Justice is sometimes hard to define, but injustice isn’t hard to recognize.  In Michael Brown’s case, the injustice was clear as day.  Regardless of his size, face, skin color, criminal record, or even whether or not he lunged at a police officer, death was not the appropriate punishment.  In this country, the right to life isn’t contingent on a set of rules, let alone behavior.

Following that logic, many of the disputed facts of this case aren’t really important: the fact that Brown was said to have pilfered cigarillos at the local convenience store, whether or not Brown approached Wilson in his car.  Even the debated ballistics which either showed Brown running from Wilson, or that Brown was on his knees, presumably in surrender, for the final five fatal rounds (nytimes.com).  None of these things should truly matter in this case.  Police are not tasked with execution, and with all the training they have, it should be unacceptable to take the life of a man who possessed little threat beyond what he could exert with his body.

The aftermath of this case is perhaps a greater indicator than the unclear facts of the shooting. After the fatal incident, the body of Michael Brown was left in the streets for four hours. A report was not filed until long afterwards, and the Ferguson Police waited nearly a week to name Wilson as the officer involved in the case (cnn.com).

It took eight witnesses and 100 days to come to the wrong conclusion on this case. Wrong, but predictable.  How many more days, how many more witnesses, how many more Trayvon Martins and Michael Browns will it take for this country to connect the dots?

In 2012, a security officer killed an African American man every 28 hours (occupy.com).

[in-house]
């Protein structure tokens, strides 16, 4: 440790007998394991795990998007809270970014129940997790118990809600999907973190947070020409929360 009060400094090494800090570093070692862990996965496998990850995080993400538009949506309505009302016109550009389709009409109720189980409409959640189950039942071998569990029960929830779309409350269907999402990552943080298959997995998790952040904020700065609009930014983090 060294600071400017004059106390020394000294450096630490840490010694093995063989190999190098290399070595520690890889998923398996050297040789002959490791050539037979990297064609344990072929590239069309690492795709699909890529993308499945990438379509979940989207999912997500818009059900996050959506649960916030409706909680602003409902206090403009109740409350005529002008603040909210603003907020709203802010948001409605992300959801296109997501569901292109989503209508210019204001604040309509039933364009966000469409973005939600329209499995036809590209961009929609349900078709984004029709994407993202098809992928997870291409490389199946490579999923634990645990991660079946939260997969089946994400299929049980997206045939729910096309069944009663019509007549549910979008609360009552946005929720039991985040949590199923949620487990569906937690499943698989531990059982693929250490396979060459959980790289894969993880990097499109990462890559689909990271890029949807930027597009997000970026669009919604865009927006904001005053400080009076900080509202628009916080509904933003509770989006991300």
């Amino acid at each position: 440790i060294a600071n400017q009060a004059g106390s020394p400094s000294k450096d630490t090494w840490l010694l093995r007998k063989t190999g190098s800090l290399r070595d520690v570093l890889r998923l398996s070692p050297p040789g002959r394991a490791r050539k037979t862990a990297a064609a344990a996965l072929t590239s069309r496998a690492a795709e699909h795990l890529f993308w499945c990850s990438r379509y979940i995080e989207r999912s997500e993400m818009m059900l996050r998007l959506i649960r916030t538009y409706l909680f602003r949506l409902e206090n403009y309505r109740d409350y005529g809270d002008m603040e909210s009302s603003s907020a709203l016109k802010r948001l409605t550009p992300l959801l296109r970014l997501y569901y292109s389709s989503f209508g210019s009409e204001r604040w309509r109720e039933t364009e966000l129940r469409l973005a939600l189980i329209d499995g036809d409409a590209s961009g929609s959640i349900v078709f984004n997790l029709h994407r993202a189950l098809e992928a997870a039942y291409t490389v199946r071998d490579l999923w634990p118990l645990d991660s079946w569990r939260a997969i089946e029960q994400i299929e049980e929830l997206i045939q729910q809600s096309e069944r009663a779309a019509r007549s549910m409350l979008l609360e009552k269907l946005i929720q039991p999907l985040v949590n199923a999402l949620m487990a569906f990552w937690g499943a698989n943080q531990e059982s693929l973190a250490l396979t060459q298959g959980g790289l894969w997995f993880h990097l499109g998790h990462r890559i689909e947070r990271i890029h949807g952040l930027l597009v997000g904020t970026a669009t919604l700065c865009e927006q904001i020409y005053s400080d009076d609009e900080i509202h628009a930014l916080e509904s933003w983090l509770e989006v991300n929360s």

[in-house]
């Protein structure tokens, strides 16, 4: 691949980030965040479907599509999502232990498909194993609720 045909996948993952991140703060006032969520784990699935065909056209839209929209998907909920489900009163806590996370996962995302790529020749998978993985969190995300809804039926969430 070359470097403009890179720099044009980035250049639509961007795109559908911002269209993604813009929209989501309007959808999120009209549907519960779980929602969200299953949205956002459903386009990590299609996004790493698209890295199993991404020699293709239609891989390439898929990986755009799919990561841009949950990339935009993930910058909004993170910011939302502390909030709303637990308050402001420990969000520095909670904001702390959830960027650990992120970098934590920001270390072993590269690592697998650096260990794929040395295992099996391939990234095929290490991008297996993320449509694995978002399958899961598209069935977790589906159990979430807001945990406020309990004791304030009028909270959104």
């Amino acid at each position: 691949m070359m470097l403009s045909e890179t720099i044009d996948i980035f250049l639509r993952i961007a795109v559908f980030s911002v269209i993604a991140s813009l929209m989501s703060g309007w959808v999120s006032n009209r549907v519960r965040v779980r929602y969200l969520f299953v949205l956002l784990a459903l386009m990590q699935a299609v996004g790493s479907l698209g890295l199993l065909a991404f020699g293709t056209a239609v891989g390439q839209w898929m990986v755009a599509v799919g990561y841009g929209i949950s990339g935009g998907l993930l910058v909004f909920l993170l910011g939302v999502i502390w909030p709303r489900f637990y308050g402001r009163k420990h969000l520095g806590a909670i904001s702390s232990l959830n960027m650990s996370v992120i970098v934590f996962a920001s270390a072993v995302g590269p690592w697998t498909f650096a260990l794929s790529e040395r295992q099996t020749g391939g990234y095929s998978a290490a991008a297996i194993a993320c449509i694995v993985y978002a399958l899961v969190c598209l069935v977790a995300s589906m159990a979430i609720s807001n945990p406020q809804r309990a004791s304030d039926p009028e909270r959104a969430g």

Michael Brown lived to see the injustice of the Trayvon Martin case and then had his fate dealt out the same way.  Tamir Rice lived to see both of these tragedies. Joined by these three are countless other victims who did not rise to national scrutiny.

Most recently,  Rice was shot twice while swinging in a playground, eventually passing away in the hospital after having lived a full life of twelve years.  The excuse offered this time was the brandishing of a toy gun−which, had it been real, is not actually a crime, but a right!  The court is still out on this one, but hopefully a state above the Mason-Dixon line will be able to follow clear logic this time.

A court in the 32 states that have the death penalty would not issue such a sentence for stealing cigarillos, carrying a gun, being under the influence of an illegal substance, or looking suspicious while roaming the street.  In fact, in past years, the use of the death penalty has been declining, mostly because there are very few cases in which it is appropriate to deprive someone of his or her life.

In most places, police are trained with the goal of protecting their community. Guns are meant to be used sparingly, and always with the aim of temporarily removing a threat, which can be done without fatal fire.  Maybe if officers took a version of the Hippocratic Oath to “do no harm,” as doctors do, these guidelines would be better followed.

In this past year, there were a total of 409 deaths by police shootings in this country, as compared to three in Germany and zero in the rest of world’s industrial democracies (economist.com).  The police’s ridiculous on-the-spot decisions make a mockery of the justice system.

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